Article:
President Obama this week left behind the harsh, partisan rhetoric he's been expressing lately in favor of a formula that has worked for him before: populism and empathy.
In a two-day, campaign-style swing through the Midwest, Obama talked up the problems of “Main Street,” the White House shorthand for middle class America, and touted the modest progress of his economic programs.
Conspicuously absent was the sarcastic, bemused Republican-and-media bashing of recent campaign-related appearances, signaling the White House is fine-tuning its message to suit the audience, and deploying different versions of Obama for maximum effect.
Wearing rolled-up shirtsleeves and speaking in the slight twang he adopts outside of Washington, Obama sought to reconnect with voters in Fort Madison, Iowa.
“I wanted to come here because to talk with folks like you about the economic hardship and the pain that this town has gone through and so many people are still feeling is important,” Obama said. “Times are still tough in towns like Fort Madison.”
Obama in 2008 won a surprise first place in the Iowa Democratic caucuses and credits much of his electoral success that year to the start he got in the state.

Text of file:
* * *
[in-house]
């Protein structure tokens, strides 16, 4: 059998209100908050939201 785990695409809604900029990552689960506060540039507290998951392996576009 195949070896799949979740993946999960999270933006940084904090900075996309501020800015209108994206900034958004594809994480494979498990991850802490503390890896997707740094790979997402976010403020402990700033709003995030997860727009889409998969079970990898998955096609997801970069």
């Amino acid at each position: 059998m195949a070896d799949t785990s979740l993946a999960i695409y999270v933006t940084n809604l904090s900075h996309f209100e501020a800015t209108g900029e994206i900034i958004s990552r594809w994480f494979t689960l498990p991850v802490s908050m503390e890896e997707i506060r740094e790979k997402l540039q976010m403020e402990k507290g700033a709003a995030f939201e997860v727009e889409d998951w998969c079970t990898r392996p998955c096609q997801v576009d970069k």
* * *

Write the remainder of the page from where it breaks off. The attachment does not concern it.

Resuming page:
Returning to the Midwest, including his political home state of Illinois, gave Obama the chance to reconnect with political roots in a positive, upbeat way. The two-day swing was a notable contrast to his recent fundraising trip to California, where the president showed a more hardened, politicized side of himself.
The shift is no accident and marks a deliberate White House strategy to remind voters why they liked Obama the first time around — in large part because of his warmth and ability to project a common touch.
It's also an effort to re-engage the president, who often seems remote and isolated in the White House, back into politics.
“He looks forward to these visits,” said White House deputy press secretary Bill Burton. “He gets a lot out of being with Americans of all stripes.”
Keeping the president on the road also helps the administration and the Democratic Party because local news outlets in big, key states tend to write more favorably of a presidential visit that the increasingly critical Washington press corps.
Just as Obama was heading west, the Republican National Committee aired a new ad deriding his Midwest trip as a “jobless tour,” noting the president's economic policies have so far done little for employment in the region.
House Minority Leader John Boehner, R-Ohio, called the disconnect a “credibility gap.”
“They promised that their trillion-dollar 'stimulus' plan was going to create jobs immediately, yet nearly four million Americans have lost their job since it was signed into law,” Boehner said. “They said when they passed that bill that unemployment wouldn't exceed eight percent and now we have unemployment at near 10 percent.”
Obama on Wednesday touched down in Illinois, where the 11.5 percent unemployment rate is among the highest in the nation.